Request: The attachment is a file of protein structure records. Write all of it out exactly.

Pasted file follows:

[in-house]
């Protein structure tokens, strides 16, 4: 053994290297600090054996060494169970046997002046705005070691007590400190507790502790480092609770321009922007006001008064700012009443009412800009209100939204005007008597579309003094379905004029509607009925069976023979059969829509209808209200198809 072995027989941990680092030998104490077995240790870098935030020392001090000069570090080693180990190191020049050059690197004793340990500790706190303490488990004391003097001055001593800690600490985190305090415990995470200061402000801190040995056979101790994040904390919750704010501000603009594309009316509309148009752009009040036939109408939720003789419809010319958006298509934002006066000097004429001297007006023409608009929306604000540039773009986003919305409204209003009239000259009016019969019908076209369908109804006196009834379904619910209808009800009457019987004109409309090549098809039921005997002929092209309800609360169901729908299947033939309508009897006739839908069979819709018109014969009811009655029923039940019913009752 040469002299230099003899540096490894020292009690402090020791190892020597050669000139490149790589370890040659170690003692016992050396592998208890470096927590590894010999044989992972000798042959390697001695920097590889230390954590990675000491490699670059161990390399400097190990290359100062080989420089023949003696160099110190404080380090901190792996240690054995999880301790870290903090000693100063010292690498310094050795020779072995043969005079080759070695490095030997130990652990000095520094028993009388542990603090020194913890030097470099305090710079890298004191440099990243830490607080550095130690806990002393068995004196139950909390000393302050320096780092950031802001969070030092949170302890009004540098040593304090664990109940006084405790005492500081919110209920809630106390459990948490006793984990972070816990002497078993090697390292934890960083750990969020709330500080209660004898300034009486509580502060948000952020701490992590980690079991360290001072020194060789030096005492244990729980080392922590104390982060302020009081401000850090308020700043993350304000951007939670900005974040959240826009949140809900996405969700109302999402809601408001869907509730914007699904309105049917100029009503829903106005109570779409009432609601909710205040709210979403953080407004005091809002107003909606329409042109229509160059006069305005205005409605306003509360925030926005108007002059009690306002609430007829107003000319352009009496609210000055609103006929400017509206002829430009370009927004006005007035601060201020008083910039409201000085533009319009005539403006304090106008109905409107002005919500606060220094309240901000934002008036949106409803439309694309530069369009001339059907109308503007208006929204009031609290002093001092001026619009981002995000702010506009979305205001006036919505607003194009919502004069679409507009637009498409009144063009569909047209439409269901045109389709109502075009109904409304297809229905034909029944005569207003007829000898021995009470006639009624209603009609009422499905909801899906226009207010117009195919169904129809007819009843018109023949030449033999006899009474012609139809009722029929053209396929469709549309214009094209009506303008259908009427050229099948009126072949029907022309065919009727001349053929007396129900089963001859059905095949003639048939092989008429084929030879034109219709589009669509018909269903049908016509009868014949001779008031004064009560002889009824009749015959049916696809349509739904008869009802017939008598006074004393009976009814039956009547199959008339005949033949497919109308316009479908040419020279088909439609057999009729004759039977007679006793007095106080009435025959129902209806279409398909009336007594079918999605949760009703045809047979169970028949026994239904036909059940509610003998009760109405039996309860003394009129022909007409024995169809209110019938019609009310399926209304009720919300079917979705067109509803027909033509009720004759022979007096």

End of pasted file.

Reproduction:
[in-house]
């Protein structure tokens, strides 16, 4: 053994290297600090054996060494169970046997002046705005070691007590400190507790502790480092609770321009922007006001008064700012009443009412800009209100939204005007008597579309003094379905004029509607009925069976023979059969829509209808209200198809 072995027989941990680092030998104490077995240790870098935030020392001090000069570090080693180990190191020049050059690197004793340990500790706190303490488990004391003097001055001593800690600490985190305090415990995470200061402000801190040995056979101790994040904390919750704010501000603009594309009316509309148009752009009040036939109408939720003789419809010319958006298509934002006066000097004429001297007006023409608009929306604000540039773009986003919305409204209003009239000259009016019969019908076209369908109804006196009834379904619910209808009800009457019987004109409309090549098809039921005997002929092209309800609360169901729908299947033939309508009897006739839908069979819709018109014969009811009655029923039940019913009752 040469002299230099003899540096490894020292009690402090020791190892020597050669000139490149790589370890040659170690003692016992050396592998208890470096927590590894010999044989992972000798042959390697001695920097590889230390954590990675000491490699670059161990390399400097190990290359100062080989420089023949003696160099110190404080380090901190792996240690054995999880301790870290903090000693100063010292690498310094050795020779072995043969005079080759070695490095030997130990652990000095520094028993009388542990603090020194913890030097470099305090710079890298004191440099990243830490607080550095130690806990002393068995004196139950909390000393302050320096780092950031802001969070030092949170302890009004540098040593304090664990109940006084405790005492500081919110209920809630106390459990948490006793984990972070816990002497078993090697390292934890960083750990969020709330500080209660004898300034009486509580502060948000952020701490992590980690079991360290001072020194060789030096005492244990729980080392922590104390982060302020009081401000850090308020700043993350304000951007939670900005974040959240826009949140809900996405969700109302999402809601408001869907509730914007699904309105049917100029009503829903106005109570779409009432609601909710205040709210979403953080407004005091809002107003909606329409042109229509160059006069305005205005409605306003509360925030926005108007002059009690306002609430007829107003000319352009009496609210000055609103006929400017509206002829430009370009927004006005007035601060201020008083910039409201000085533009319009005539403006304090106008109905409107002005919500606060220094309240901000934002008036949106409803439309694309530069369009001339059907109308503007208006929204009031609290002093001092001026619009981002995000702010506009979305205001006036919505607003194009919502004069679409507009637009498409009144063009569909047209439409269901045109389709109502075009109904409304297809229905034909029944005569207003007829000898021995009470006639009624209603009609009422499905909801899906226009207010117009195919169904129809007819009843018109023949030449033999006899009474012609139809009722029929053209396929469709549309214009094209009506303008259908009427050229099948009126072949029907022309065919009727001349053929007396129900089963001859059905095949003639048939092989008429084929030879034109219709589009669509018909269903049908016509009868014949001779008031004064009560002889009824009749015959049916696809349509739904008869009802017939008598006074004393009976009814039956009547199959008339005949033949497919109308316009479908040419020279088909439609057999009729004759039977007679006793007095106080009435025959129902209806279409398909009336007594079918999605949760009703045809047979169970028949026994239904036909059940509610003998009760109405039996309860003394009129022909007409024995169809209110019938019609009310399926209304009720919300079917979705067109509803027909033509009720004759022979007096």